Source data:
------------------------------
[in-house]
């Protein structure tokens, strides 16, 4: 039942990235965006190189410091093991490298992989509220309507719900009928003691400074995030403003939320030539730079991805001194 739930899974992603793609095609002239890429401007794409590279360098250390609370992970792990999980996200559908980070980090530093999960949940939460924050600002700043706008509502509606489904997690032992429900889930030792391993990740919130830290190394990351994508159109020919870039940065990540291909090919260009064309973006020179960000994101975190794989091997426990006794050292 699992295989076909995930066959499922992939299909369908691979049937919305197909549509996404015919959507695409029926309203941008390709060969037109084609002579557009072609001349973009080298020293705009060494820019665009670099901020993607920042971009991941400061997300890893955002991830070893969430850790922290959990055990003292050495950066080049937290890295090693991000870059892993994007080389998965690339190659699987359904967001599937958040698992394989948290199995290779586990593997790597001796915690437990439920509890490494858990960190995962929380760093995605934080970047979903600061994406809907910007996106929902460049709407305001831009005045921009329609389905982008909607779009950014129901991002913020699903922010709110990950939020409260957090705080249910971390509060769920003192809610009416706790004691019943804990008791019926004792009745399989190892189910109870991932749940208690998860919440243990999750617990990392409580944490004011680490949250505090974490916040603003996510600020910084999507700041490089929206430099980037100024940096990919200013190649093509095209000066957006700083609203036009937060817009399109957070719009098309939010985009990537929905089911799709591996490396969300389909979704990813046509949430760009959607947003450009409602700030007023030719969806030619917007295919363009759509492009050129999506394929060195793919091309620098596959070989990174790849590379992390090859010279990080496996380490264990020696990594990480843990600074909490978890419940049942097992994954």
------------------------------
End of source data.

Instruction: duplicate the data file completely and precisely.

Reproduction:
[in-house]
């Protein structure tokens, strides 16, 4: 039942990235965006190189410091093991490298992989509220309507719900009928003691400074995030403003939320030539730079991805001194 739930899974992603793609095609002239890429401007794409590279360098250390609370992970792990999980996200559908980070980090530093999960949940939460924050600002700043706008509502509606489904997690032992429900889930030792391993990740919130830290190394990351994508159109020919870039940065990540291909090919260009064309973006020179960000994101975190794989091997426990006794050292 699992295989076909995930066959499922992939299909369908691979049937919305197909549509996404015919959507695409029926309203941008390709060969037109084609002579557009072609001349973009080298020293705009060494820019665009670099901020993607920042971009991941400061997300890893955002991830070893969430850790922290959990055990003292050495950066080049937290890295090693991000870059892993994007080389998965690339190659699987359904967001599937958040698992394989948290199995290779586990593997790597001796915690437990439920509890490494858990960190995962929380760093995605934080970047979903600061994406809907910007996106929902460049709407305001831009005045921009329609389905982008909607779009950014129901991002913020699903922010709110990950939020409260957090705080249910971390509060769920003192809610009416706790004691019943804990008791019926004792009745399989190892189910109870991932749940208690998860919440243990999750617990990392409580944490004011680490949250505090974490916040603003996510600020910084999507700041490089929206430099980037100024940096990919200013190649093509095209000066957006700083609203036009937060817009399109957070719009098309939010985009990537929905089911799709591996490396969300389909979704990813046509949430760009959607947003450009409602700030007023030719969806030619917007295919363009759509492009050129999506394929060195793919091309620098596959070989990174790849590379992390090859010279990080496996380490264990020696990594990480843990600074909490978890419940049942097992994954």